range in size from 9 to 19 members, whose expertise is tailored to the technical fields covered by the directorate(s) that they review. In total, 95 experts participated, without compensation, in the process that led to this report.

The Board and panels are appointed by the National Research Council with an eye to assembling balanced slates of experts without conflicts of interest and with balanced perspectives. The 95 experts include current and former executives and research staff from industrial research and development (R&D) laboratories, leading academic researchers, and staff from Department of Energy national laboratories and federally funded R&D centers. Twenty-six of them are members of the National Academy of Engineering, 5 are members of the National Academy of Sciences, 3 are members of the Institute of Medicine, a number have been leaders in relevant professional societies, and several are past members of organizations such as the Army Science Board and the Defense Science Board. The Board and its panels are supported by NRC staff, who interact with ARL on a continuing basis to ensure that the Board and panels receive the information that they need to carry out their assessments. Board and panel members serve for finite terms, generally 4 years, staggered so that there is regular turnover and a refreshing of viewpoints.

Biographical information on the Board members appears in Appendix B, along with a list of the members of each panel.

Preparation and Organization of This Report

The current report is the fifth biennial report of the Board. Its first biennial report was issued in 2000, and annual reviews by the Board were issued in 1996, 1997, and 1998. As with the earlier reviews, this report contains the Board’s judgments about the quality of ARL’s work (Chapters 2 through 7 focus on the individual directorates). The rest of this chapter explains the rich set of interactions that support those judgments.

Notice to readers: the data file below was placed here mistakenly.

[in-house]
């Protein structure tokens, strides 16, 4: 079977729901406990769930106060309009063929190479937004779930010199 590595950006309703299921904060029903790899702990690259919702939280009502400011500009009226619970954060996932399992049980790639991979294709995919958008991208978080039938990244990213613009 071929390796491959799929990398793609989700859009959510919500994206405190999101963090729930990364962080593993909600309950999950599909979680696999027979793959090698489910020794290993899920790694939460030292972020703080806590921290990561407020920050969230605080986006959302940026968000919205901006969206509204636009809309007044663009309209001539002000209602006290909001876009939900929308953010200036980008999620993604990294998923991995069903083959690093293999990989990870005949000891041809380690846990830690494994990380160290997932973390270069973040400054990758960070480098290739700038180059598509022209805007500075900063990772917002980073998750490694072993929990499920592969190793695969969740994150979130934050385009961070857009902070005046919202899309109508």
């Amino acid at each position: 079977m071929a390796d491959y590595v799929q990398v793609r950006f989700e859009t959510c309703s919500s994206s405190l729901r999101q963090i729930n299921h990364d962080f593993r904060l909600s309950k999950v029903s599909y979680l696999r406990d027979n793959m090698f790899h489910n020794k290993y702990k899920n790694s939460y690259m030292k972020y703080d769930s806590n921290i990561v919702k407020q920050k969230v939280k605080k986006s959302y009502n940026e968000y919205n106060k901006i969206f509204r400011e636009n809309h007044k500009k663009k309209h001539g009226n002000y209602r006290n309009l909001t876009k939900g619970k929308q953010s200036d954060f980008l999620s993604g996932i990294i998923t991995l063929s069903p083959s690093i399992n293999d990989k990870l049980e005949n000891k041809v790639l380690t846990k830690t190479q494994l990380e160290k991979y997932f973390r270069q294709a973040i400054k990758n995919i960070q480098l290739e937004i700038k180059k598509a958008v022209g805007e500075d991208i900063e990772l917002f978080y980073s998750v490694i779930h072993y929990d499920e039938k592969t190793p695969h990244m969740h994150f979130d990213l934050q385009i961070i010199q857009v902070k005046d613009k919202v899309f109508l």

The amount of information that is funneled to the Board, including the consensus evaluations of the recognized experts who make up the Board’s panels, provides a solid foundation for a thorough peer review. This review is based on a large amount of information received from ARL and on panel interactions with ARL staff. Most of the information exchange occurs during the annual meetings convened by the respective panels at the appropriate ARL sites. Both at scheduled meetings and in less formal interactions, ARL evinces a very healthy level of information exchange and acceptance of external comments. The assessment panels engaged in many constructive interactions with ARL staff during their annual site visits in 2007 and 2008. In addition, useful collegial exchanges took place between panel members and individual ARL investigators at outside meetings as ARL staff members sought additional clarification about panel comments or questions and drew on panel members’ contacts and sources of information.

Each panel meeting lasted 2½ days, during which time the panel members received a combination of overview briefings by ARL management and technical briefings by ARL staff. Prior to the meetings, some panels received extensive materials for review, including selected staff publications.

The overview briefings brought the panels up to date on ARL’s long-range planning. This context-building step is needed because the panels are purposely composed mostly of people who—while experts in the technical fields covered by the directorates(s) that they review—are not engaged in work focused on Army matters. Technical briefings for the panels focused on the R&D goals, strategies, methodologies, and results of selected projects at the laboratory. Briefings were targeted toward coverage of a

panels examine how well the development of ARO and ARL are coordinated. Appendix A provides information summarizing the organization and resources of ARL and its directorates.

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